Latest Biotechnology, Pharmaceutical and Healthcare PubMed Articles

22:28 EDT 2nd September 2015 | BioPortfolio

Prior fMRI studies have identified multiple face-selective regions in the human cortex but the functional division of labor between these regions is not yet clear. One hypothesis that has gained some empirical support is that face-selective regions in the superior temporal sulcus (STS) preferentially respond to the dynamic aspects of faces, whereas the fusiform face area (FFA) computes the static ...

The FFA is a functionally defined, domain specific brain region in the service of face perception. It has also been shown that the FFA may also subserve the perception of other categories of objects, namely objects of expertise. Here, we present evidence that the FFA, defined using a standard face localizer task (faces > houses), can respond to a non-face category equivalently to faces even whe...

Recent behavioral studies showed that moving faces optimize face processing efficiency by facilitating part-based face processing as opposed to static faces (Xiao et al., 2012 & 2013). However, the mechanism of this facial movement facilitation effect is less clear. This study using functional near-inferred spectroscopy (fNIRS) methodology explored the neural mechanisms underlying this moving face...

The ability to recognize familiar faces across different viewing conditions contrasts with the inherent difficulty in the perception of unfamiliar faces across similar image manipulations. It is believed that this difference is based on the neural representation for familiar faces being less sensitive to changes in the image than it is for unfamiliar faces. Here, we used a fMR-adaptation paradigm ...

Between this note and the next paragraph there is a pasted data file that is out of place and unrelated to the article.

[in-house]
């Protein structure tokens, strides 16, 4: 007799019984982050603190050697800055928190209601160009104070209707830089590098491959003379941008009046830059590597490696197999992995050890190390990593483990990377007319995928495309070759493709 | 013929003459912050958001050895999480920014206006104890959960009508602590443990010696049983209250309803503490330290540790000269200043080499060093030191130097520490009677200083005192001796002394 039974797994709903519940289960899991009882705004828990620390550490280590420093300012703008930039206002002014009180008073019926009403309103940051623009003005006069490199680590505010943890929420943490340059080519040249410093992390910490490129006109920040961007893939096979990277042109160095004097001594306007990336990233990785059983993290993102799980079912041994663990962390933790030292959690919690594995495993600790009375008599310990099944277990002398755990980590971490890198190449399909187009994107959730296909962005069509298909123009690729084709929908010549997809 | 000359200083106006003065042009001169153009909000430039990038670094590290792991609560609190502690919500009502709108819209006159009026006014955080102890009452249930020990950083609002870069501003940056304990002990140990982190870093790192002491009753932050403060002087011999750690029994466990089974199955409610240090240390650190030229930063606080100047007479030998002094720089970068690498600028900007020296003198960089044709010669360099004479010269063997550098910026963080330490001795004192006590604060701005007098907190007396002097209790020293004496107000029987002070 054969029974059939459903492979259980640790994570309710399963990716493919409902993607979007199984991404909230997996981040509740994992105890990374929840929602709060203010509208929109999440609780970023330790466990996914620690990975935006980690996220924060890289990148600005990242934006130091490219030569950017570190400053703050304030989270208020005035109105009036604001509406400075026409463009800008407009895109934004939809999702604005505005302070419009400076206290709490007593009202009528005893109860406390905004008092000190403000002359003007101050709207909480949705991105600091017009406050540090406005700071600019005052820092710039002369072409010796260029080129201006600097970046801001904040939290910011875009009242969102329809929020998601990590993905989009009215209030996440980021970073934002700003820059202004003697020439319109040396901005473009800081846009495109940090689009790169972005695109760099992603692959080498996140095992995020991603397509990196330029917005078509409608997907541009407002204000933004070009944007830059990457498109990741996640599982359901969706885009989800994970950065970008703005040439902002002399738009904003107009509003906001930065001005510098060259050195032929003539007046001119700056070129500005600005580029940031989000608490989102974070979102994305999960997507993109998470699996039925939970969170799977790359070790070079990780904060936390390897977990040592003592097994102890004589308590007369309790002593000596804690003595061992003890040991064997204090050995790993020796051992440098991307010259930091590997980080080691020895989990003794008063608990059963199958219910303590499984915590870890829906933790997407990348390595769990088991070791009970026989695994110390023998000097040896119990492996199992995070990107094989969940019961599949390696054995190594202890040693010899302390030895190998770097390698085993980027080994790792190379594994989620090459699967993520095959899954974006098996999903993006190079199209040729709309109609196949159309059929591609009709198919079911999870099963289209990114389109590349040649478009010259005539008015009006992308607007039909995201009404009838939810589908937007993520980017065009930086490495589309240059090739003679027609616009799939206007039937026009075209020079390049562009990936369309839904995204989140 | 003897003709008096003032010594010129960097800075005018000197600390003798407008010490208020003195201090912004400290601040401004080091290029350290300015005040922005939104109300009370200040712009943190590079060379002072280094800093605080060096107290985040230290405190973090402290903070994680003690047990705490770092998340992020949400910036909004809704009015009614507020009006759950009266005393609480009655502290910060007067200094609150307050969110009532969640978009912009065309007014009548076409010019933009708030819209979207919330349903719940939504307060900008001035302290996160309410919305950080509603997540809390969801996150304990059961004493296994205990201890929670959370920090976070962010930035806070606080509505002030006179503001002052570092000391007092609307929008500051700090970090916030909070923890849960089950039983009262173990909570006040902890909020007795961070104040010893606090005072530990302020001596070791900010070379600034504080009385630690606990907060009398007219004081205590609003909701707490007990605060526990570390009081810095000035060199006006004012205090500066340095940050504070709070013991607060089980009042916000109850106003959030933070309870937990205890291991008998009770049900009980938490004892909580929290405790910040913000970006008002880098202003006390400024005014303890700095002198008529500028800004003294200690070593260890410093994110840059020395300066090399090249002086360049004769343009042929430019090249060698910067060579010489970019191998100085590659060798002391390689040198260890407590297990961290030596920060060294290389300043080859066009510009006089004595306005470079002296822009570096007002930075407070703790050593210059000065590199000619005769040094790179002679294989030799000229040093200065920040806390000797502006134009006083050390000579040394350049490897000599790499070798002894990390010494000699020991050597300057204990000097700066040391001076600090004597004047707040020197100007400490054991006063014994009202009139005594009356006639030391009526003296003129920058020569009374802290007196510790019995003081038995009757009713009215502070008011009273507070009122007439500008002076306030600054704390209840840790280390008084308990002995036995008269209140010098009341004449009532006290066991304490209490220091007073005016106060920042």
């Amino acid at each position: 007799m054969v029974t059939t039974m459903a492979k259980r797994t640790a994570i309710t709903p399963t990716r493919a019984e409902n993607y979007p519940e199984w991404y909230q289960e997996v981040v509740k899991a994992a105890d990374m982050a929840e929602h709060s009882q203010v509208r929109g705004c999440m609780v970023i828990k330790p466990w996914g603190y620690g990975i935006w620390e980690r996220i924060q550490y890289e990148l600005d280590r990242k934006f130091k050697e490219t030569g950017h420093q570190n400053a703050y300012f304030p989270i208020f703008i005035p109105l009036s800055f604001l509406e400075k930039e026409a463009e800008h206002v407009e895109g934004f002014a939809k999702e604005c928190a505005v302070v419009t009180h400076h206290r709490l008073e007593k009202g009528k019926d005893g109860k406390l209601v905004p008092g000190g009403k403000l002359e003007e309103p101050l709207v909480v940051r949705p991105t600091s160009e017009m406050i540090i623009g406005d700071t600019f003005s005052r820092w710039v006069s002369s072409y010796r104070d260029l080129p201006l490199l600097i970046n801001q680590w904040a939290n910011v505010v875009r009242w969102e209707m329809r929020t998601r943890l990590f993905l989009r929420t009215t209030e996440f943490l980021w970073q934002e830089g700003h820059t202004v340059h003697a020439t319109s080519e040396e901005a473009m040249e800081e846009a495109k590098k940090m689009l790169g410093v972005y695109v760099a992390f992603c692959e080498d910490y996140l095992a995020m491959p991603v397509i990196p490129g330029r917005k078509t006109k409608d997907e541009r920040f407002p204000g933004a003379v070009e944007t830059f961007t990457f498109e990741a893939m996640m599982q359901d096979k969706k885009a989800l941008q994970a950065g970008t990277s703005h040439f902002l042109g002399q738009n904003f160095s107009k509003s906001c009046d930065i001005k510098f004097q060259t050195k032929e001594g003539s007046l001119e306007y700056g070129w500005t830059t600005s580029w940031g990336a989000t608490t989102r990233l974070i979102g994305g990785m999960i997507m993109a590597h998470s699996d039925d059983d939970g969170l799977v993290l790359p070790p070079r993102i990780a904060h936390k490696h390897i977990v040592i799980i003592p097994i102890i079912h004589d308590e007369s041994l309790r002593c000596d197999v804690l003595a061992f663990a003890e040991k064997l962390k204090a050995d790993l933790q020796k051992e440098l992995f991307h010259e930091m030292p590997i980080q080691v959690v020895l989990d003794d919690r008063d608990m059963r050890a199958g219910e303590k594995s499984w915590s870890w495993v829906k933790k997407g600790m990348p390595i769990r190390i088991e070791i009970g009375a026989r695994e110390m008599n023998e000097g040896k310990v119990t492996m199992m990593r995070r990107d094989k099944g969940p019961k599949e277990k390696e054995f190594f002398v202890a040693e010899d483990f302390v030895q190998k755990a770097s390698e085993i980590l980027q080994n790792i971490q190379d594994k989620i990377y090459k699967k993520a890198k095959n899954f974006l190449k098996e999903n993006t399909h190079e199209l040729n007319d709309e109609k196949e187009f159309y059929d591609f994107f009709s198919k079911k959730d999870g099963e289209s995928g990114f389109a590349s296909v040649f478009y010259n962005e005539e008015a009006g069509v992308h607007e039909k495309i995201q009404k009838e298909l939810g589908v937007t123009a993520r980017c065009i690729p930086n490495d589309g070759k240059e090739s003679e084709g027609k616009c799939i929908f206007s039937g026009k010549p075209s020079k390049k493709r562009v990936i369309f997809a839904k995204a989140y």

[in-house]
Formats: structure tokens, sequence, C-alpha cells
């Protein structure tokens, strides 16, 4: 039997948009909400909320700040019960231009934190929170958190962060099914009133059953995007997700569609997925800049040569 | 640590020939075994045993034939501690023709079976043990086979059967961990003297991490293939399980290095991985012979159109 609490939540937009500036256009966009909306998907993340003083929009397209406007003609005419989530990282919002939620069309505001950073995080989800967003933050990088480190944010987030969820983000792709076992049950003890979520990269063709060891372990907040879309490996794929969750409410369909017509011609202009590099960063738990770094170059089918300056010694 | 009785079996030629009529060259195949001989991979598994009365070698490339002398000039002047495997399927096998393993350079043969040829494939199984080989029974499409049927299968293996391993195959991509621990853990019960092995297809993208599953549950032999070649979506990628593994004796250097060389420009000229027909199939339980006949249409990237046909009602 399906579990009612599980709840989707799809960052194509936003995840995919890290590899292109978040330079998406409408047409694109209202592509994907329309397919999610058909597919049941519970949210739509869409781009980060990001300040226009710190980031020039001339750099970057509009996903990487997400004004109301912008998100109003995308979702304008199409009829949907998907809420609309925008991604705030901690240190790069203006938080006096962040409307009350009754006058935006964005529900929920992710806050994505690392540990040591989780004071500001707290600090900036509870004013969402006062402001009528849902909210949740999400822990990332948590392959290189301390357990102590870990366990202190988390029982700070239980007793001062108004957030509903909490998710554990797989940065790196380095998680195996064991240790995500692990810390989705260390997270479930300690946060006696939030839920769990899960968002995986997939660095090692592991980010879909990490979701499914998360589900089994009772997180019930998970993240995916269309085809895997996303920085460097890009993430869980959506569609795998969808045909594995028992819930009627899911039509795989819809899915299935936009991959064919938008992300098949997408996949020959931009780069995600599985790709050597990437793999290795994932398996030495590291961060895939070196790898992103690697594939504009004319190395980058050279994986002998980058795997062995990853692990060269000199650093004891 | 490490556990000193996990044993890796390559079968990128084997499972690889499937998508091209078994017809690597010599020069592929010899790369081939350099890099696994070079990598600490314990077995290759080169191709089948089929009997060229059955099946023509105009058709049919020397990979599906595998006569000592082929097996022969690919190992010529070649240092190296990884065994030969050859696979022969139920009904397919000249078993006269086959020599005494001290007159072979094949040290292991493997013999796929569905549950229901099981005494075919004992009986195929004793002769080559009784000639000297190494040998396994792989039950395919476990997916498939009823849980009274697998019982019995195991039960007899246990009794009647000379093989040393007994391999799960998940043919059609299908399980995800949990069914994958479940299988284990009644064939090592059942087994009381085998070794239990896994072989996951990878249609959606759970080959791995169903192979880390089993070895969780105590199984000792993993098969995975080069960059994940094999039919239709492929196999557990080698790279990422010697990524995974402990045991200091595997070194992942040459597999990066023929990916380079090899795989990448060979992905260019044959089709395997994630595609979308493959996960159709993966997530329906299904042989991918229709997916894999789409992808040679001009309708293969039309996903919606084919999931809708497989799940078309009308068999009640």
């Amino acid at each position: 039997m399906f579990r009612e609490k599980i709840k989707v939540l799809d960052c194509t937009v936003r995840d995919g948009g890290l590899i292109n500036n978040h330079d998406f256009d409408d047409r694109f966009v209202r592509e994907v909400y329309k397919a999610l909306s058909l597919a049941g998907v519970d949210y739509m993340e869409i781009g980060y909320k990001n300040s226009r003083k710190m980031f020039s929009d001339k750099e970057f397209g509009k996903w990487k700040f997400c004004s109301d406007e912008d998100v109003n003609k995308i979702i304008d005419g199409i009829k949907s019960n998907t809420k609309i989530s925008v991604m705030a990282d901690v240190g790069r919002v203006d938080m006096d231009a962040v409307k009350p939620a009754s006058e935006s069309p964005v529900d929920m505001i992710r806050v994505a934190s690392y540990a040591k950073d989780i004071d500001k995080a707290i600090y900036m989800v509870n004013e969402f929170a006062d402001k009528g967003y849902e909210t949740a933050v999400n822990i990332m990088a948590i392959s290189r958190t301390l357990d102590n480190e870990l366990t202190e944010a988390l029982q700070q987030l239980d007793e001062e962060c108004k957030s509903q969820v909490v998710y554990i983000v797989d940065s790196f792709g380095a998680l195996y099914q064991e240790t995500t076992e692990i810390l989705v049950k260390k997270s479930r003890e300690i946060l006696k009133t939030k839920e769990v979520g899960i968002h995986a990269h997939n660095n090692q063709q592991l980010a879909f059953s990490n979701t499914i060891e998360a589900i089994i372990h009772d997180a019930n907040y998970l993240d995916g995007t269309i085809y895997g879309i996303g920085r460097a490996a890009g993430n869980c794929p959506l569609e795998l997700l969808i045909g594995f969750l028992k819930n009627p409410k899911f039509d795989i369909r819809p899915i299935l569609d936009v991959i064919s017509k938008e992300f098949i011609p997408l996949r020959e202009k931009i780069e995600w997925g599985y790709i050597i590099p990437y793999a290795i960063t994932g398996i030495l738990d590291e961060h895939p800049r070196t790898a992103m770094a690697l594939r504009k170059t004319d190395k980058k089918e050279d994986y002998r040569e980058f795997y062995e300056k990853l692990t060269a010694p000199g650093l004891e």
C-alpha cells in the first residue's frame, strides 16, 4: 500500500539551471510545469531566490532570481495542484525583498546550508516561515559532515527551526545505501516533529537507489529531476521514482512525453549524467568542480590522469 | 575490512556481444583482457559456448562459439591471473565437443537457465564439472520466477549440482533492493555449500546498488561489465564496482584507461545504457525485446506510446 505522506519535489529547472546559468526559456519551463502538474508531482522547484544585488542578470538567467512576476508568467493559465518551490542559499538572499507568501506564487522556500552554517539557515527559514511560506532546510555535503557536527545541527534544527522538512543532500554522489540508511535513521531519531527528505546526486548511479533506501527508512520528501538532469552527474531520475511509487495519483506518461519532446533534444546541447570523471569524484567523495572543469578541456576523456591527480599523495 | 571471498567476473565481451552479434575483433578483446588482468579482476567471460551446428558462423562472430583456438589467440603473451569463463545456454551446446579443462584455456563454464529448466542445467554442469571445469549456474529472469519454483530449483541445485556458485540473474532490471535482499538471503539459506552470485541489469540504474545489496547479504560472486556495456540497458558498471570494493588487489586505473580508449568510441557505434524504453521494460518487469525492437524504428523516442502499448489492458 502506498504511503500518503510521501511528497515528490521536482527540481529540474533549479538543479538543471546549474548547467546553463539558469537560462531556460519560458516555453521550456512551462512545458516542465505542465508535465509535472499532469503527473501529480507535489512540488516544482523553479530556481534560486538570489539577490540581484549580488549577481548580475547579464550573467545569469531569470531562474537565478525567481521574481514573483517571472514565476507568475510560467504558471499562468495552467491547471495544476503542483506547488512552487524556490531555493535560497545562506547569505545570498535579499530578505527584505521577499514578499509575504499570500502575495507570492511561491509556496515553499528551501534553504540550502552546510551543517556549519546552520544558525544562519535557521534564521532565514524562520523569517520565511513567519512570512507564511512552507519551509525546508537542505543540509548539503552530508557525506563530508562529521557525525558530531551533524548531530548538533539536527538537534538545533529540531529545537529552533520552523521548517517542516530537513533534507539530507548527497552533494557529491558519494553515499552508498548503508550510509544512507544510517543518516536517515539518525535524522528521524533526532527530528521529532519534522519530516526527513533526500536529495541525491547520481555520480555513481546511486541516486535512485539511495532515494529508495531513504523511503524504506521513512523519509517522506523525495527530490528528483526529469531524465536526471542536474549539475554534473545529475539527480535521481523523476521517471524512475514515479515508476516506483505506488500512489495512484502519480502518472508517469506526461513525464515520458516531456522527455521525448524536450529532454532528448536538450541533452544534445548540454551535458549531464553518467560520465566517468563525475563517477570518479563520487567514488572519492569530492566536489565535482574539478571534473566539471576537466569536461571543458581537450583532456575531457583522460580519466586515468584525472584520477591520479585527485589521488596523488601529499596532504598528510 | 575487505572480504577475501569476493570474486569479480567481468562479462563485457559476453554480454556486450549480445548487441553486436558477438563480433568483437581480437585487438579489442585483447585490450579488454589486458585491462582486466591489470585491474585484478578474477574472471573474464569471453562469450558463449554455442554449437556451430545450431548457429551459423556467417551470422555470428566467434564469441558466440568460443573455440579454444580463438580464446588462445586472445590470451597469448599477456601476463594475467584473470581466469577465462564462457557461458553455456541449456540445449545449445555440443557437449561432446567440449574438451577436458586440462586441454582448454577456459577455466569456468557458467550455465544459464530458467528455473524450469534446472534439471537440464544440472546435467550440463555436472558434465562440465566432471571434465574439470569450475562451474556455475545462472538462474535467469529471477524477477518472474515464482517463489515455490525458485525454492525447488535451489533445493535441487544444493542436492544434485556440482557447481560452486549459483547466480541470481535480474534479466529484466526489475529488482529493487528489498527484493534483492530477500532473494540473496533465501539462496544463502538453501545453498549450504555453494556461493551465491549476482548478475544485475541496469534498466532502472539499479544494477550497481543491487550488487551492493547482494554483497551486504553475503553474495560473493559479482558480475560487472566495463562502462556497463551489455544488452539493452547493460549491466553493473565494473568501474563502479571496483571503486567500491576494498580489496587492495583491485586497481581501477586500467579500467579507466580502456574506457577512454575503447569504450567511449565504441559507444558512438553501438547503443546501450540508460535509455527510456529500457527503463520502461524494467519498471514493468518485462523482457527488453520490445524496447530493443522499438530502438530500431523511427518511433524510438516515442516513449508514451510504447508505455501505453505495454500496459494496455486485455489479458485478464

The visual quality of face and body information varies continually as we observe a person approach from a distance. We investigated whether and when neural responses to familiar and unfamiliar people could be discriminated in face- and body-selective brain regions during an approach. Participants were familiarized with identities using close-up and distant videos of the individuals. Next, in an fM...

The response to non-face objects in the face selective fusiform face area (FFA) can predict behavioral performance for these objects, but such results are often disregarded because experts may pay more attention to objects in their domain of expertise. We report an effect of expertise with objects in FFA that cannot be explained by differential attention. We relate regional cortical thickness (rCT...

The Rubin's vase illusion evokes a bistable perception that alters between a pair of faces or a vase. In this study we looked at the oscillatory and network level effects that could differentiate between these two perceptions. Thus, tackling the issue of what leads to conscious access and, thus resulting in perceptual dominance between two competing signals. We conducted a study within the MEG, du...

Face perception involves a large set of regions distributed along the ventral temporal cortex and thus represents an interesting model to help understanding how visual information is processed along the ventral visual pathway. Here we shed light on the functional organization of this cortical network by recording focal intracerebral electroencephalogram in 20 epileptic patients implanted with dept...